12.4. Ensemble Manager

The ensemble manager is a service that manages collections of workflows called ensembles. The ensemble manager is useful when you have a set of workflows you need to run over a long period of time. It can throttle the number of concurrent planning and running workflows, and plan and run workflows in priority order. A typical use-case is a user with 100 workflows to run, who needs no more than one to be planned at a time, and needs no more than two to be running concurrently.

The ensemble manager also allows workflows to be submitted and monitored programmatically through its RESTful interface, which makes it an ideal platform for integrating workflows into larger applications such as science gateways and portals.

To start the ensemble manager server, run:

$ pegasus-em server

Once the ensemble manager is running, you can create an ensemble with:

$ pegasus-em create myruns

where "myruns" is the name of the ensemble.

Then you can submit a workflow to the ensemble by running:

$ pegasus-em submit myruns.run1 ./plan.sh run1.dax

Where the name of the ensemble is "myruns", the name of the workflow is "run1", and "./plan.sh run1.dax" is the command for planning the workflow from the current working directory. The planning command should either be a direct invocation of pegasus-plan, or a shell script that calls pegasus-plan. If a shell script is used, then it should not redirect the output of pegasus-plan, because the ensemble manager reads the output to determine whether pegasus-plan succeeded and what is the submit directory of the workflow.

To check the status of your ensembles run:

$ pegasus-em ensembles

To check the status of your workflows run:

$ pegasus-em workflows myruns

To check the status of a specific workflow, run:

$ pegasus-em status myruns.run1

To help with debugging, the ensemble manager has an analyze command that emits diagnostic information about a workflow, including the output of pegasus-analyzer, if possible. To analyze a workflow, run:

$ pegasus-em analyze myruns.run1

Ensembles can be paused to prevent workflows from being planned and executed. Workflows in a paused ensemble will continue to run, but no new workflows will be planned or executed. To pause an ensemble, run:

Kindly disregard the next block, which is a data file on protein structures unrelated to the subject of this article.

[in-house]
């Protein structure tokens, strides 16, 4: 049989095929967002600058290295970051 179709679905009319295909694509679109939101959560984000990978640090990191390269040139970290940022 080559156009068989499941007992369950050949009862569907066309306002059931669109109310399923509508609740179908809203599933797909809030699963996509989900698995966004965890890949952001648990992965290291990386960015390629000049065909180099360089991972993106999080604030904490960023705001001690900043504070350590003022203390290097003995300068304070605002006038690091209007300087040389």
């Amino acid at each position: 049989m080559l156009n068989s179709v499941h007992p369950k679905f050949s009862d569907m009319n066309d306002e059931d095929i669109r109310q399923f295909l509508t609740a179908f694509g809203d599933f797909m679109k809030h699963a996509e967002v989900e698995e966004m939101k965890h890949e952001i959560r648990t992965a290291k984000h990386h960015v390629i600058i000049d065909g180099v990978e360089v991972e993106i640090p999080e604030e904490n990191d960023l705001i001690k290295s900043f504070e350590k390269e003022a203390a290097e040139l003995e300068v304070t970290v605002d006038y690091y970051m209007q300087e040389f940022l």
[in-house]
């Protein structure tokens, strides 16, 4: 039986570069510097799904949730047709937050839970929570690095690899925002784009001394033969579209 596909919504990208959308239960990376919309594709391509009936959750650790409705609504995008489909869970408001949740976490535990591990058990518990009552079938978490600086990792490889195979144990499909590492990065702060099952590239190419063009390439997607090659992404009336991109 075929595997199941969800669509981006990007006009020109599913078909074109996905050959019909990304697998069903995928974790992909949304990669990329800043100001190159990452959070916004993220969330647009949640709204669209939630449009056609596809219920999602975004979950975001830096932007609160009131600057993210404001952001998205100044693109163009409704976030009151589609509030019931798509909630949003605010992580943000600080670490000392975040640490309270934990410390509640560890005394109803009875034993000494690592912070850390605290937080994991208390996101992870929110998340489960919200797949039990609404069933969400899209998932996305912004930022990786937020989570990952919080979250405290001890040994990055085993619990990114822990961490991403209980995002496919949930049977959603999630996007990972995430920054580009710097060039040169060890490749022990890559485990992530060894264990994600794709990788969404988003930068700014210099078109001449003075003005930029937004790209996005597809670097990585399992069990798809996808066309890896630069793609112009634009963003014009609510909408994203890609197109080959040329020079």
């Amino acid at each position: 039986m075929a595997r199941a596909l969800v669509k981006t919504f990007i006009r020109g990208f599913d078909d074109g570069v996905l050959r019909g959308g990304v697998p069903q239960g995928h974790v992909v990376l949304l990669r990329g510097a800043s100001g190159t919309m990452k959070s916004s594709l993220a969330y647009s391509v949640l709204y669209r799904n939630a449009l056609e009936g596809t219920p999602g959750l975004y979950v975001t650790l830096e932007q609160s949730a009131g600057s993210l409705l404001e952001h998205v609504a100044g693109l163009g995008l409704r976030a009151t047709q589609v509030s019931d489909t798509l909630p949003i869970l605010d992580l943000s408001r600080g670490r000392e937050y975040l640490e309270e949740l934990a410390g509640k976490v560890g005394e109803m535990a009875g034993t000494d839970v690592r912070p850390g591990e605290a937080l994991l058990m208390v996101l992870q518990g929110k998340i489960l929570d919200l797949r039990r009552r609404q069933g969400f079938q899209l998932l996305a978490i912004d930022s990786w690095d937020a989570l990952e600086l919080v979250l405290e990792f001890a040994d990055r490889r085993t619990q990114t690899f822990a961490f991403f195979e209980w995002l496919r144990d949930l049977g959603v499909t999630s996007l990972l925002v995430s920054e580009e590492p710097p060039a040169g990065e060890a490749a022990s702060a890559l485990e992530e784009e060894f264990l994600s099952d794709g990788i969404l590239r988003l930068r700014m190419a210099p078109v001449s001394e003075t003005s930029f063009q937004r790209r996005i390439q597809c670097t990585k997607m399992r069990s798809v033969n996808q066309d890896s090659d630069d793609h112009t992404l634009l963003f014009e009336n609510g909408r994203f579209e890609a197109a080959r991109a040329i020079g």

$ pegasus-em pause myruns

Paused ensembles can be reactivated by running:

$ pegasus-em activate myruns

A workflow might fail during planning. In that case, run the analyze command to examine the planner output, make the necessary corrections to the workflow configuration, and replan the workflow by running:

$ pegasus-em replan myruns.run1

A workflow might also fail during execution. In that case, run the analyze command to identify the issue, correct the problem, and rerun the workflow by running:

$ pegasus-em rerun myruns.run1

Workflows in an ensemble can have different priorities. These priorities are used to determine the order in which workflows in the ensemble will be planned and executed. Priorities are specified using the '-p' option of the submit command. They can also be modified after a workflow has been submitted by running:

$ pegasus-em priority myruns.run1 -p 10

where 10 is the desired priority. Higher values have higher priority, the default is 0, and negative values are allowed.

Each ensemble has a pair of throttles that limit the number of workflows that are concurrently planning and executing. These throttles are called max_planning and max_running. Max planning limits the number of workflows in the ensemble that can be planned concurrently. Max running limits the number of workflows in the ensemble that can be running concurrently. These throttles are useful to limit the impact of planning on the memory usage of the submit host, and the load on the submit host and remote site caused by concurrently running workflows. The throttles can be specified with the '-R' and '-P' options of the create command. They can also be updated using the config command:

$ pegasus-em config myruns.run1 -P 1 -R 5